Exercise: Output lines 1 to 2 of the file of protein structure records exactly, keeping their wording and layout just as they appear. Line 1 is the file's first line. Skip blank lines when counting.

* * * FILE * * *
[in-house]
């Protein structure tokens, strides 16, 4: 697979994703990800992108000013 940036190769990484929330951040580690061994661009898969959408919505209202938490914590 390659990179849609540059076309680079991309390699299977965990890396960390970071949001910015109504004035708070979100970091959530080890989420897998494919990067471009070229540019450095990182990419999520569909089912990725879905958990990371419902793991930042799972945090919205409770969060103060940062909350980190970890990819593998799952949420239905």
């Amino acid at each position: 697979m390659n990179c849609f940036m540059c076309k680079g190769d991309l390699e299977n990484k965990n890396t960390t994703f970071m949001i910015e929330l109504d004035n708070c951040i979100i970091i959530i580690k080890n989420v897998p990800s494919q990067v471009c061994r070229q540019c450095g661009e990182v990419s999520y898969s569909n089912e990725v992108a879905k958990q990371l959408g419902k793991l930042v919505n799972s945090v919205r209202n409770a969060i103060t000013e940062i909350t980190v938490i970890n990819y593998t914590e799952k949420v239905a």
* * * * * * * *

[in-house]
């Protein structure tokens, strides 16, 4: 697979994703990800992108000013 940036190769990484929330951040580690061994661009898969959408919505209202938490914590 390659990179849609540059076309680079991309390699299977965990890396960390970071949001910015109504004035708070979100970091959530080890989420897998494919990067471009070229540019450095990182990419999520569909089912990725879905958990990371419902793991930042799972945090919205409770969060103060940062909350980190970890990819593998799952949420239905």